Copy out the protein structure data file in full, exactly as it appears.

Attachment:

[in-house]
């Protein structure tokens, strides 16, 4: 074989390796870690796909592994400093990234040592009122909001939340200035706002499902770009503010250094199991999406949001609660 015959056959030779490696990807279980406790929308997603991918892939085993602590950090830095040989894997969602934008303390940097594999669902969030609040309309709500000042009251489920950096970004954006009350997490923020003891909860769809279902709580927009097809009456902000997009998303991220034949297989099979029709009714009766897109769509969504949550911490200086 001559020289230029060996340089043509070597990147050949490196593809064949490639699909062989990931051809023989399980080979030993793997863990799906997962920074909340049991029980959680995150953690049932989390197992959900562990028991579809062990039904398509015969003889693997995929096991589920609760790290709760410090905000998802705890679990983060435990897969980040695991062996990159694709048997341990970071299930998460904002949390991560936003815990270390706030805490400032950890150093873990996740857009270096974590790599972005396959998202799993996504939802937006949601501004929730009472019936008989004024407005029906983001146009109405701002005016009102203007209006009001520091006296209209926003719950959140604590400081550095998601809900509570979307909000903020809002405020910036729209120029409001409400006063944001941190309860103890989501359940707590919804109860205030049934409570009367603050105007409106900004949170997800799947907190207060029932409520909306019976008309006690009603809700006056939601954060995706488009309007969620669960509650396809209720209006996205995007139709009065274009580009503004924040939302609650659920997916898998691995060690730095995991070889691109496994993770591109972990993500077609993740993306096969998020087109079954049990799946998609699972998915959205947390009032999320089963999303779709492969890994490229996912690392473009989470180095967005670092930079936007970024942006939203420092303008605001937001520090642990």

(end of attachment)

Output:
[in-house]
């Protein structure tokens, strides 16, 4: 074989390796870690796909592994400093990234040592009122909001939340200035706002499902770009503010250094199991999406949001609660 015959056959030779490696990807279980406790929308997603991918892939085993602590950090830095040989894997969602934008303390940097594999669902969030609040309309709500000042009251489920950096970004954006009350997490923020003891909860769809279902709580927009097809009456902000997009998303991220034949297989099979029709009714009766897109769509969504949550911490200086 001559020289230029060996340089043509070597990147050949490196593809064949490639699909062989990931051809023989399980080979030993793997863990799906997962920074909340049991029980959680995150953690049932989390197992959900562990028991579809062990039904398509015969003889693997995929096991589920609760790290709760410090905000998802705890679990983060435990897969980040695991062996990159694709048997341990970071299930998460904002949390991560936003815990270390706030805490400032950890150093873990996740857009270096974590790599972005396959998202799993996504939802937006949601501004929730009472019936008989004024407005029906983001146009109405701002005016009102203007209006009001520091006296209209926003719950959140604590400081550095998601809900509570979307909000903020809002405020910036729209120029409001409400006063944001941190309860103890989501359940707590919804109860205030049934409570009367603050105007409106900004949170997800799947907190207060029932409520909306019976008309006690009603809700006056939601954060995706488009309007969620669960509650396809209720209006996205995007139709009065274009580009503004924040939302609650659920997916898998691995060690730095995991070889691109496994993770591109972990993500077609993740993306096969998020087109079954049990799946998609699972998915959205947390009032999320089963999303779709492969890994490229996912690392473009989470180095967005670092930079936007970024942006939203420092303008605001937001520090642990």